APPEAL from the Circuit Court of Cook County; the Hon. EDWARD
ROSENBERG, Judge, presiding.
MR. PRESIDING JUSTICE SULLIVAN DELIVERED THE OPINION OF THE COURT:
After a bench trial, defendant appeals the entry of a judgment against her for $5,700 in this breach of contract action. She contends that the contract was unenforceable because plaintiff failed to obtain a required permit for electrical work from the City of Chicago (City).
The contract, which was for building and electrical work in defendant's home, required the redecoration of the kitchen, the installation of windows, and the delivery and installation of electrical appliances with a wiring system to support the operation of the appliances. Plaintiff retained a subcontractor to do the electrical work at a cost of $221. Defendant complained to plaintiff that the appliances did not work and that the electrical system had been improperly installed.
Joseph Lavine, president of plaintiff, testified that all the work was completed, including the installation of the electrical system, but that defendant refused to sign a completion certificate for the work. He admitted that an electrical permit required for the work was not obtained.
Defendant's answer generally denied that plaintiff had performed the contract and, at trial, she argued inter alia that plaintiff could not enforce the contract because it was in violation of City ordinance. It appears that at the close of plaintiff's case and at the close of all the evidence, defendant moved for directed judgments, contending that plaintiff did not meet its burden of proving performance under the contract because of its failure to obtain the electrical permit required for the work. The trial court denied the motions and eventually entered judgment for the contract price of $5,700. This appeal followed:
The sole issue before us is whether the contract in question was unenforceable because the necessary electrical permit was not obtained. Defendant relies on various provisions of the City's electrical regulations (the ordinance), particularly section 27 of chapter 86 (Municipal Code of the City of Chicago, ch. 86, par. 27 (1977)), which provides in pertinent part:
"No electrical equipment shall be installed or altered except upon a permit first issued by the bureau of electrical inspection authorizing the installation, alteration, or repair of electrical equipment.
(a) Where an electrical installation has been started prior to the issuance of a permit for such work, the normal permit fee as required by this code shall be increased by the amount of fifteen dollars ($15.00).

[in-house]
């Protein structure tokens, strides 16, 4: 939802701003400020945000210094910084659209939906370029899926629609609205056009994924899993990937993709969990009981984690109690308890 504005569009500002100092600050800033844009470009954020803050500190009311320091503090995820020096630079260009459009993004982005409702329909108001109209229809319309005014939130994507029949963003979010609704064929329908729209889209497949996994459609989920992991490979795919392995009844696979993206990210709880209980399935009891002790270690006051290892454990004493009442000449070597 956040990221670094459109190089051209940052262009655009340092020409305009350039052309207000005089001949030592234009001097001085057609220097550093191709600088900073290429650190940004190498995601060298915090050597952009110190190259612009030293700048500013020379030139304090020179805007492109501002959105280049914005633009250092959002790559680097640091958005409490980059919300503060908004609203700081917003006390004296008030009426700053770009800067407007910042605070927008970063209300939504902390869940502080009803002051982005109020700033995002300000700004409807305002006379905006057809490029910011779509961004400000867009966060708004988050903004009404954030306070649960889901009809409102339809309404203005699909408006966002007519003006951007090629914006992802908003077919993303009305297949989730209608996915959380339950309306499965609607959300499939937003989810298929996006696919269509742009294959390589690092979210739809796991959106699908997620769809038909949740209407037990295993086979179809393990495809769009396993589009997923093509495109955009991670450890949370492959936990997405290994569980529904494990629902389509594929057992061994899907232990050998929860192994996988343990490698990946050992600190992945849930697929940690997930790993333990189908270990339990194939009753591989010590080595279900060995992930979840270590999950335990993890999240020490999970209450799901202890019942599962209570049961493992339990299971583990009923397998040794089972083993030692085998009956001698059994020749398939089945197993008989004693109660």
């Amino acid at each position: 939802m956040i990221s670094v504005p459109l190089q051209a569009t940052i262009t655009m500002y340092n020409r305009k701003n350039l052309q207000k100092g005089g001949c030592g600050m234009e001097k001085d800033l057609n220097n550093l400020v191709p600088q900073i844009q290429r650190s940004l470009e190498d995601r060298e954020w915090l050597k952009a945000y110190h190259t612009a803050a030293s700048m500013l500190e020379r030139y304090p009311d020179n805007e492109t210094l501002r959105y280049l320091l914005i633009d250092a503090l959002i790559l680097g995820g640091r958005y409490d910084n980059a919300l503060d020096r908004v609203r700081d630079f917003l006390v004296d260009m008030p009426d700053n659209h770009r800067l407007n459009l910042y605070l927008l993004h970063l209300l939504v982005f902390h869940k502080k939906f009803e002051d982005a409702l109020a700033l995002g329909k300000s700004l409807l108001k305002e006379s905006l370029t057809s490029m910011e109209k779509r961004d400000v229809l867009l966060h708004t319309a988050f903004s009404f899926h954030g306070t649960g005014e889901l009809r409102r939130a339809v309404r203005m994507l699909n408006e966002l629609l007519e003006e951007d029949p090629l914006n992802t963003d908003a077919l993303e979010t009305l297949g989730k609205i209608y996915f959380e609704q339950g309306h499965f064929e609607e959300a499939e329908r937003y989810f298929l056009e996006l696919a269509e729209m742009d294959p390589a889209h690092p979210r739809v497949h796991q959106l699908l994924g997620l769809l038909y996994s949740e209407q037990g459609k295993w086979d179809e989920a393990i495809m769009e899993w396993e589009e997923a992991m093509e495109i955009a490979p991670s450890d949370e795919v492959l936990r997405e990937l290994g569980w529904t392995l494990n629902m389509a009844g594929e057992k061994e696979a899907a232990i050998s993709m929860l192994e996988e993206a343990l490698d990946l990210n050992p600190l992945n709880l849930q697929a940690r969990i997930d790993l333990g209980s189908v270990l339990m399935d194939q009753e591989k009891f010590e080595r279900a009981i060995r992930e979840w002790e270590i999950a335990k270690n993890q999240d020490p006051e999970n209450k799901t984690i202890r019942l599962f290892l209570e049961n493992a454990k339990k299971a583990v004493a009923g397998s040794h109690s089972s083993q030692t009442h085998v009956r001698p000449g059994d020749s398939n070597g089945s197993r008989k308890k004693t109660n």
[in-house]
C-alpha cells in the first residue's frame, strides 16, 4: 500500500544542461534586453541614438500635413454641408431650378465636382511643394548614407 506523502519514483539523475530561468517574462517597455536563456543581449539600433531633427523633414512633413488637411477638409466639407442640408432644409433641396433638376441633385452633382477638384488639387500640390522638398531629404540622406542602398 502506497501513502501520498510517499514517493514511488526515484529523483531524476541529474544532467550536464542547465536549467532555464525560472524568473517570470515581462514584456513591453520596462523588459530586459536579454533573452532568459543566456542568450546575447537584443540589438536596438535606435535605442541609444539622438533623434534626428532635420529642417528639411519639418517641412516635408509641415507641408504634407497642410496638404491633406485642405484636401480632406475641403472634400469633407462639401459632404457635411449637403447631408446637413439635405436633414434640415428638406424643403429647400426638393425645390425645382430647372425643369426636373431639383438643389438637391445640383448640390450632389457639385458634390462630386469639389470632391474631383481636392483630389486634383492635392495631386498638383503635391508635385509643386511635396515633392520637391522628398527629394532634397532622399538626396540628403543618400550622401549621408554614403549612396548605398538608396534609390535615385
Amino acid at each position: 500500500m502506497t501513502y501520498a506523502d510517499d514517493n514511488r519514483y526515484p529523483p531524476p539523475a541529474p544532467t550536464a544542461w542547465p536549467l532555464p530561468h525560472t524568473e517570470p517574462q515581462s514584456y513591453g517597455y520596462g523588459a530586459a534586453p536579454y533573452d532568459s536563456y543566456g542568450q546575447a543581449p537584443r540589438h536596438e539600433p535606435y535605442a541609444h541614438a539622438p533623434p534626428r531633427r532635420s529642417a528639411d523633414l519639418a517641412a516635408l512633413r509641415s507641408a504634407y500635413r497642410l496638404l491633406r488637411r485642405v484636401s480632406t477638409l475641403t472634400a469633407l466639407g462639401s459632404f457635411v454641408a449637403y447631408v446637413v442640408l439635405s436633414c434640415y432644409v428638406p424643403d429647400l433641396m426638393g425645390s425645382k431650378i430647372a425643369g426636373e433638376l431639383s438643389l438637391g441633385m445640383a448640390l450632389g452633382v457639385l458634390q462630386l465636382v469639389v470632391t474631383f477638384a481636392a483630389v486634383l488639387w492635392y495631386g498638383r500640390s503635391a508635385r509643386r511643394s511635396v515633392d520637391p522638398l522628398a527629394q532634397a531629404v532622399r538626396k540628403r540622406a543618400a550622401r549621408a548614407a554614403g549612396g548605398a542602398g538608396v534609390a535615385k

(b) Where a registered electrical contractor is found doing electrical work without a permit on three separate occasions in one calendar year, a hearing shall be held by the Chief Electrical Inspector at which time the permit privileges of said electrical contractor may be suspended for a period of time not to exceed one year."
In addition, section 28 of chapter 86 (Municipal Code of the City of Chicago, ch. 86, par. 28 (1977)), requiring the registration of electrical contractors, provides in relevant part:
"The bureau of electrical inspection shall issue permits for such installation and alteration of electrical equipment in all cases where application for such permit shall be made * * * provided, however, that no permit shall be issued for installing or altering by contract, electrical equipment, unless the person applying for such permit is registered as an electrical contractor * * *."
From our examination of the relevant provisions of the Municipal Code, we believe that none expressly prohibits the enforceability of contracts for failure to secure a required permit. See Municipal Code of the City of Chicago, ch. 86, pars. 27-31 (1977).
• 1 Where applicable, a municipal ordinance enters into and forms a part of a contract by operation of law. (Brooks v. Village of Wilmette (1979), 72 Ill. App.3d 753, 391 N.E.2d 133; Bethel Terrace, Inc. v. Village of Caseyville (1976), 43 Ill. App.3d 276, 356 N.E.2d 1269.) The power to enact ordinances derives from the legislature, so that an ordinance passed within the power conferred by that body has the same force and effect within the corporate limits as a State statute. (Archibald v. Board of Education (1959), 19 Ill. App.2d 554, 154 N.E.2d 867.) While it is clear that the ordinance in ...